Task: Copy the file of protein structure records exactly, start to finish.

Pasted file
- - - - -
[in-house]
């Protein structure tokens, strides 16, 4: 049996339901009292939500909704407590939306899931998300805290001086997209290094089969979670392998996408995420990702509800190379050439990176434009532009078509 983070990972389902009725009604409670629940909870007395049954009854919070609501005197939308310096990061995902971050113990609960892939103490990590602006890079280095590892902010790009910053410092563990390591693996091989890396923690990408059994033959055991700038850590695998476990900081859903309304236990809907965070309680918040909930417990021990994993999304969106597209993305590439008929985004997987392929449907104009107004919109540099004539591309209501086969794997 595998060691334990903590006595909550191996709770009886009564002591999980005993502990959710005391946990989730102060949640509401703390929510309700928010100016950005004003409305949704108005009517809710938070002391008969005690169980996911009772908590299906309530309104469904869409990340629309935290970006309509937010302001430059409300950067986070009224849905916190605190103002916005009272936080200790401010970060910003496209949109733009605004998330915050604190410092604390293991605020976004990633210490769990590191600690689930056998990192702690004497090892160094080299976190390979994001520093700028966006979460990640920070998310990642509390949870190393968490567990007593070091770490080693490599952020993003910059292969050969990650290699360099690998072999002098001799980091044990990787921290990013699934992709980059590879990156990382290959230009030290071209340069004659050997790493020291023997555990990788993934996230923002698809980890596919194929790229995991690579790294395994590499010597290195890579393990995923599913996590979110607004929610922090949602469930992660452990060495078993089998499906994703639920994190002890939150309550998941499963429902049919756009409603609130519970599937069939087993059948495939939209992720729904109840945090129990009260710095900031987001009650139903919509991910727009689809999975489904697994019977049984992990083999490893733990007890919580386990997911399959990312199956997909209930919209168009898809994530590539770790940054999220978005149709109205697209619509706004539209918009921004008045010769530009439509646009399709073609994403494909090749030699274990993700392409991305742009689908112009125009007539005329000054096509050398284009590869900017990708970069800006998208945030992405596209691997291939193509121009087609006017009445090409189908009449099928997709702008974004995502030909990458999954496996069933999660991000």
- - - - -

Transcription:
[in-house]
């Protein structure tokens, strides 16, 4: 049996339901009292939500909704407590939306899931998300805290001086997209290094089969979670392998996408995420990702509800190379050439990176434009532009078509 983070990972389902009725009604409670629940909870007395049954009854919070609501005197939308310096990061995902971050113990609960892939103490990590602006890079280095590892902010790009910053410092563990390591693996091989890396923690990408059994033959055991700038850590695998476990900081859903309304236990809907965070309680918040909930417990021990994993999304969106597209993305590439008929985004997987392929449907104009107004919109540099004539591309209501086969794997 595998060691334990903590006595909550191996709770009886009564002591999980005993502990959710005391946990989730102060949640509401703390929510309700928010100016950005004003409305949704108005009517809710938070002391008969005690169980996911009772908590299906309530309104469904869409990340629309935290970006309509937010302001430059409300950067986070009224849905916190605190103002916005009272936080200790401010970060910003496209949109733009605004998330915050604190410092604390293991605020976004990633210490769990590191600690689930056998990192702690004497090892160094080299976190390979994001520093700028966006979460990640920070998310990642509390949870190393968490567990007593070091770490080693490599952020993003910059292969050969990650290699360099690998072999002098001799980091044990990787921290990013699934992709980059590879990156990382290959230009030290071209340069004659050997790493020291023997555990990788993934996230923002698809980890596919194929790229995991690579790294395994590499010597290195890579393990995923599913996590979110607004929610922090949602469930992660452990060495078993089998499906994703639920994190002890939150309550998941499963429902049919756009409603609130519970599937069939087993059948495939939209992720729904109840945090129990009260710095900031987001009650139903919509991910727009689809999975489904697994019977049984992990083999490893733990007890919580386990997911399959990312199956997909209930919209168009898809994530590539770790940054999220978005149709109205697209619509706004539209918009921004008045010769530009439509646009399709073609994403494909090749030699274990993700392409991305742009689908112009125009007539005329000054096509050398284009590869900017990708970069800006998208945030992405596209691997291939193509121009087609006017009445090409189908009449099928997709702008974004995502030909990458999954496996069933999660991000």